I would like to end with a story... when I was in the third grade, I had THE teacher.  Everyone has one... it's that one teacher that has such a profound impact that you carry them in your heart for a lifetime.  She told us stories about growing up on a farm, and she would read aloud the Little House on the Prairie books, which initially sparked my interest in history eventually leading me to pursue it as my major in college.  One day we were learning about the Italian Renaissance and all the fantastic painters during that time.  We learned about the brilliance of Michelangelo and the four years he spent laying on his back on giant scaffolding painting the ceiling of the Sistine Chapel, permanently damaging his eye sight as a consequence to his great achievement.  My teacher distributed pieces of construction paper, and instructed us to tape the paper to the bottom of our desks.  We laid on the floor under our desks for quite some time with a pencil and watercolors attempting to paint the ceiling of the Sistine Chapel just like Michelangelo.  Being one that struggles artistically in general, I found the task compellingly difficult.  After that day, I knew I had to see the Sistine Chapel someday for myself.  At twenty-two as I ascended the steps of the Chapel in Vatican City, finally living my dream created by my eight-year-old self, my third grade teacher, Mrs. Becky Upsahl, was on my mind.  That, my friends, is learning.  In the third grade I couldn't tell you what year he began painting or when he died, but I did experience a piece of his hardships, realizing his unique talents which stayed with me into my adult years.  That type of deep-rooted influence can not be translated on a standardized assessment.

Ceiling of the Sistine Chapel
At the end of the day I think we need to ask ourselves what role we want education to play in our society.  Specifically over the past few years, the United States has placed emphasis on comparing our system to others around the world; analyzing why American children are not performing well on standardized assessments in comparison to children from other countries.  It's hard to deny that the drill and kill method often used in Asian countries is effective in improving test scores, but should test scores be the focal point in determining intelligence and success?  Should being a successful student add up to a seventy-plus hour week?  Where do we draw the line between the importance of a good education and the loss of a childhood?  Should we teach to the masses or the individual child?  Should creativity play a role in education from both the perspective of a teacher as well as a student?  To me, regurgitation of information is not learning and if we continue to drill and kill, measuring intelligence and scholastic success based on that ability I fear the unimaginative leaders of tomorrow that have been conditioned to feel comfortable inside a box, aspiring to be just like everyone else.  What needs to be done?  I'll let you know in 2041 when I retire... I'm hoping I'll have a better idea then.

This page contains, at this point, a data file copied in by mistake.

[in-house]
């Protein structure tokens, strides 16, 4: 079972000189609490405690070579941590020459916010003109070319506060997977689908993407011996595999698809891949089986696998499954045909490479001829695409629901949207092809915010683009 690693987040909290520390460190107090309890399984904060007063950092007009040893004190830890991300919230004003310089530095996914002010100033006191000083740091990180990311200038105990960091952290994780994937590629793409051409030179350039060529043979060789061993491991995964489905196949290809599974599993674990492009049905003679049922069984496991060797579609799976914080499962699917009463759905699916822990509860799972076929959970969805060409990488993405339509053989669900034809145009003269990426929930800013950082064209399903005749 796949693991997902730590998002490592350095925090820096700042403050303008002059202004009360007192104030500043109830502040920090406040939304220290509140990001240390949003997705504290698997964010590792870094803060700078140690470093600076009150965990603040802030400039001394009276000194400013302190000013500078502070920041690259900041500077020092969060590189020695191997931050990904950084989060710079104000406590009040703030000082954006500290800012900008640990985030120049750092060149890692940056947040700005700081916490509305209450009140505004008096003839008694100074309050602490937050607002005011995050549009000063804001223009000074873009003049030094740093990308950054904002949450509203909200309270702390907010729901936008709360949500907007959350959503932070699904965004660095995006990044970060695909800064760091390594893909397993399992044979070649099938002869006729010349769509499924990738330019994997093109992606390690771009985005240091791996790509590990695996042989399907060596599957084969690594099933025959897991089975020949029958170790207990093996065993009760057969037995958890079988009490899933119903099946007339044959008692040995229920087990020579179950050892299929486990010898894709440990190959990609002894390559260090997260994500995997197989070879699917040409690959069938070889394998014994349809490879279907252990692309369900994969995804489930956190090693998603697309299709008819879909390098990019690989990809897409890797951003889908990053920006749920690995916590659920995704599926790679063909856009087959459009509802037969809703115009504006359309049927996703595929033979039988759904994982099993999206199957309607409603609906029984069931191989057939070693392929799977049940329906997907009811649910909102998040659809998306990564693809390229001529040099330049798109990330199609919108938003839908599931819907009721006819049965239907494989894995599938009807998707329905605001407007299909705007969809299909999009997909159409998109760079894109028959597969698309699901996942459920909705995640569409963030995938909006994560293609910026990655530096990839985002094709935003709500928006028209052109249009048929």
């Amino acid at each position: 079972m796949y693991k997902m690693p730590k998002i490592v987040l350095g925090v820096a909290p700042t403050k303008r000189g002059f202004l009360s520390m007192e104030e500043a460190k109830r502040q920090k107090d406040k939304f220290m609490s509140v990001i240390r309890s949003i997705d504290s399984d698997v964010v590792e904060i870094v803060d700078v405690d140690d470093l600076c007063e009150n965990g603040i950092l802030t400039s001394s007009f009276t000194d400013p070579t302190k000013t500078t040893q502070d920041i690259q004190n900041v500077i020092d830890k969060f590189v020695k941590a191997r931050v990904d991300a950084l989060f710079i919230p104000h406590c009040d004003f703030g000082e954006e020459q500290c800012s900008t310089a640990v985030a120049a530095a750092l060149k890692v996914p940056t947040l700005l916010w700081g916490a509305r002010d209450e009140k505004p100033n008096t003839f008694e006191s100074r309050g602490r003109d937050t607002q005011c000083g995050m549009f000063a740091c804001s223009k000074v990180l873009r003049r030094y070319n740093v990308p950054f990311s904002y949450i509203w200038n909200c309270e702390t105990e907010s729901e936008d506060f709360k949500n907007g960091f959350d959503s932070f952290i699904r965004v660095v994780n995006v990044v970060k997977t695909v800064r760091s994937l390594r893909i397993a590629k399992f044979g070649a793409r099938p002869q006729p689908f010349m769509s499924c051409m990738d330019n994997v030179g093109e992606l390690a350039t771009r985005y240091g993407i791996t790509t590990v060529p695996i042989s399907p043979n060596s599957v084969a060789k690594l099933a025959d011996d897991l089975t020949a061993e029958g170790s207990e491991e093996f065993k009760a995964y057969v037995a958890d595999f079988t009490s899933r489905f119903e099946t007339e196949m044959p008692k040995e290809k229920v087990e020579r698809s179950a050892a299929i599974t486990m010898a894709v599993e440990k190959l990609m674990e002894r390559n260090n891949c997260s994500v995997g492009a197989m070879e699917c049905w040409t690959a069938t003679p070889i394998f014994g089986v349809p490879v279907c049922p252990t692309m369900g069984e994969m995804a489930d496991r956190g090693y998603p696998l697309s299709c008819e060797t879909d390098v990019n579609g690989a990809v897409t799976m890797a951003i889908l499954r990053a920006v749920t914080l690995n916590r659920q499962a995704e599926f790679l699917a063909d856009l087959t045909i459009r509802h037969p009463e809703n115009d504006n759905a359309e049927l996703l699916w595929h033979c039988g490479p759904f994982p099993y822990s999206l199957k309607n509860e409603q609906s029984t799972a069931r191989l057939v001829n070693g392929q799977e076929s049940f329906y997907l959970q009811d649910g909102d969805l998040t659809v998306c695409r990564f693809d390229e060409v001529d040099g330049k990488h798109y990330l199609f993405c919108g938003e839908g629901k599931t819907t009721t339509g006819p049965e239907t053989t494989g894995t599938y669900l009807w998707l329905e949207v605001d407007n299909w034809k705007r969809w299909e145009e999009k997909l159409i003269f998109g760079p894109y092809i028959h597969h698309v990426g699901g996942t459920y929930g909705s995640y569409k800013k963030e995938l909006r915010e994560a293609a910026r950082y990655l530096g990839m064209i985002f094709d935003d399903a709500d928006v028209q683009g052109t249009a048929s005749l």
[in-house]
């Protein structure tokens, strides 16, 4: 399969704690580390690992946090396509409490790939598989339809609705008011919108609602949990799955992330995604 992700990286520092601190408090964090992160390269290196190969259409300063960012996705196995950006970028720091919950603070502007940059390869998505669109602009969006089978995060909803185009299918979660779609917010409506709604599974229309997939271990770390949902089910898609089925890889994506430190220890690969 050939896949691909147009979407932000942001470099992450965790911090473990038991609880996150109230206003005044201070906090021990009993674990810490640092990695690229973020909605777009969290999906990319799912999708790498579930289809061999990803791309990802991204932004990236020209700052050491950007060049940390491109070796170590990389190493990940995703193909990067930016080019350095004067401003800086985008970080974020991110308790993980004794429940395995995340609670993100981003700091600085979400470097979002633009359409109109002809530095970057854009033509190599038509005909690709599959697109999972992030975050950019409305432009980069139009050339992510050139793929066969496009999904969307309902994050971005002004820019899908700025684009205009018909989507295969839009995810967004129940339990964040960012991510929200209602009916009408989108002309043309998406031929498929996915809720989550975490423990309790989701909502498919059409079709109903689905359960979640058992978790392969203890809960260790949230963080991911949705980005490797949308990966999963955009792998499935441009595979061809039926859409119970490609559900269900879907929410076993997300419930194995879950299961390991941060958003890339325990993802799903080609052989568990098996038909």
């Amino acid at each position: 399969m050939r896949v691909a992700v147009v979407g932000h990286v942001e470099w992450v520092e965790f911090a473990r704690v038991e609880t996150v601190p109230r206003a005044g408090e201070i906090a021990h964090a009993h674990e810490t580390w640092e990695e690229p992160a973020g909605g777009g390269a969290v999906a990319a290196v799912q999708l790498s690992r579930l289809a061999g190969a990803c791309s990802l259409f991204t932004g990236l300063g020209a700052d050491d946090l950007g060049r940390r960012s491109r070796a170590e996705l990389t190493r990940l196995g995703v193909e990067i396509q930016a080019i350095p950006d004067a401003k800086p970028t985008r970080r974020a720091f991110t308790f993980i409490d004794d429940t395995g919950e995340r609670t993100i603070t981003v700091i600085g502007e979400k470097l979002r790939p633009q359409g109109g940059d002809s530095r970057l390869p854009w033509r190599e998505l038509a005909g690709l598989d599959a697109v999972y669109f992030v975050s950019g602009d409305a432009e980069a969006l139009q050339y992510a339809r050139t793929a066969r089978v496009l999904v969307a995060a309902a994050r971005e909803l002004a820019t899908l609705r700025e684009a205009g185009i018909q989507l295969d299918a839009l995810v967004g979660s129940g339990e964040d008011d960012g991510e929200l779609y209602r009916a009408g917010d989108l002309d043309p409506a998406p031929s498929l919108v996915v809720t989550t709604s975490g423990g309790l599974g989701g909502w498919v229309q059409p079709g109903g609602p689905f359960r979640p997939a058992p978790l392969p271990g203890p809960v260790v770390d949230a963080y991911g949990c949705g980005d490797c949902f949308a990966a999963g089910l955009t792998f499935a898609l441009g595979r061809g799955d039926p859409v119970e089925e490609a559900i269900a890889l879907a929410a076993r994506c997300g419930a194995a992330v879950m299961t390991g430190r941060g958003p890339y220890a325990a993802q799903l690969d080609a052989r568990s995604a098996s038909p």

Monday, October 31, 2011

Little victories from week one.

My little (very little) studio apartment is in the middle of town but down a smaller, residential street.  My first floor apartment is the white building with the two large windows stacked on top of each other.  It was recently renovated so what looks old on the outside is brand new on the inside... I got really lucky.  This is a pretty typical Taiwanese neighborhood... I never realized what a high standard of living Americans are accustomed to until I came to Taiwan.  More on that in later posts.

My street.
A little closer up.
For the first week I lived in Taiwan I could not figure out how to take out my garbage.  I scoured the streets for a dumpster, maybe a trash chute in my building?  Nothing.  I couldn't ask my neighbors because well, you try to explain 'garbage truck' without using words and let me know how that works out... much less in a way that would prompt an answer that could be explained and received without words.  I was beginning to think I was going to have to do something drastic until I was laying in bed one night and heard music that sounded similar to that of an American ice cream truck echoing through the streets.  It was nine thirty at night, so I couldn't imagine an ice cream truck would be out and about after the kids had already gone to bed.  Curious, I got out of bed and made a fantastic discovery...

video

The garbage truck!  From what I can see, taking the garbage out is a time for women in the neighborhood to gather in the streets, chat, gossip... do what women do.  (I wouldn't doubt that their new American neighbor was a topic of discussion on quite a few occasions.)  All of them must have impeccable hearing because they seem to hear the music from block and blocks away, standing in the streets with trash bags in hand long before necessary.  On Watson Lane, we rarely chat with our neighbors after Allison grew past the age of 13 with the occasional exception of a coincidental run-in at the grocery store... garbage Taiwanese style is actually kind of a nice way to build community, offering time for biweekly neighborly bonding.

A week after moving to a foreign country this was a BIG win for Katy Culley.  It sounds so silly and small, but these baby steps are what keep you going when surrounded by unfamiliar!  Things that seem so mindless are suddenly huge obstacles.  I've lived in Taiwan for almost seven weeks now, so these instances are becoming less frequent... but the day I figured out the trash system and conquered the Chinese washing machine will forever be stamped in my memory.


Wednesday, October 26, 2011

Sometimes life makes sense at Subway.